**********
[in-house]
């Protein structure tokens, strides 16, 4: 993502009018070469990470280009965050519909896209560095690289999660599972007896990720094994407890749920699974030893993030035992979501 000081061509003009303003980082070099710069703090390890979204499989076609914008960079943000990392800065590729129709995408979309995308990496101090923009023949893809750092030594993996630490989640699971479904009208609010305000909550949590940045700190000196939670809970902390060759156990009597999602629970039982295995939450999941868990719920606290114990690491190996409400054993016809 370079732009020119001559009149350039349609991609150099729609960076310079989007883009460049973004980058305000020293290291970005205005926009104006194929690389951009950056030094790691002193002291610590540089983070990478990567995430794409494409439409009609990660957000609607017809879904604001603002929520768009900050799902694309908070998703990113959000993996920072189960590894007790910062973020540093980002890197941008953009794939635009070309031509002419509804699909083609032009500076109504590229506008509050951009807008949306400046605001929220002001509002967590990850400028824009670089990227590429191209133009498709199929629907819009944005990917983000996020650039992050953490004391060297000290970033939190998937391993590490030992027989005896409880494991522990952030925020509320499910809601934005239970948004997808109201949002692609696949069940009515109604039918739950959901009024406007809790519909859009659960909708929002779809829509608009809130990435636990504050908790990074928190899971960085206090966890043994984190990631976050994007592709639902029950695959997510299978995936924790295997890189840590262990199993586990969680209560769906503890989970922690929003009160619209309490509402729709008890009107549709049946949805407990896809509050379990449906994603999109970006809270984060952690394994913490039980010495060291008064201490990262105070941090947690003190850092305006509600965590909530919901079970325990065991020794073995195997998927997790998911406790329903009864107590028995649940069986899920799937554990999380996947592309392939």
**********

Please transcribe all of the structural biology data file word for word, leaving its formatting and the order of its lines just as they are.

[in-house]
């Protein structure tokens, strides 16, 4: 993502009018070469990470280009965050519909896209560095690289999660599972007896990720094994407890749920699974030893993030035992979501 000081061509003009303003980082070099710069703090390890979204499989076609914008960079943000990392800065590729129709995408979309995308990496101090923009023949893809750092030594993996630490989640699971479904009208609010305000909550949590940045700190000196939670809970902390060759156990009597999602629970039982295995939450999941868990719920606290114990690491190996409400054993016809 370079732009020119001559009149350039349609991609150099729609960076310079989007883009460049973004980058305000020293290291970005205005926009104006194929690389951009950056030094790691002193002291610590540089983070990478990567995430794409494409439409009609990660957000609607017809879904604001603002929520768009900050799902694309908070998703990113959000993996920072189960590894007790910062973020540093980002890197941008953009794939635009070309031509002419509804699909083609032009500076109504590229506008509050951009807008949306400046605001929220002001509002967590990850400028824009670089990227590429191209133009498709199929629907819009944005990917983000996020650039992050953490004391060297000290970033939190998937391993590490030992027989005896409880494991522990952030925020509320499910809601934005239970948004997808109201949002692609696949069940009515109604039918739950959901009024406007809790519909859009659960909708929002779809829509608009809130990435636990504050908790990074928190899971960085206090966890043994984190990631976050994007592709639902029950695959997510299978995936924790295997890189840590262990199993586990969680209560769906503890989970922690929003009160619209309490509402729709008890009107549709049946949805407990896809509050379990449906994603999109970006809270984060952690394994913490039980010495060291008064201490990262105070941090947690003190850092305006509600965590909530919901079970325990065991020794073995195997998927997790998911406790329903009864107590028995649940069986899920799937554990999380996947592309392939």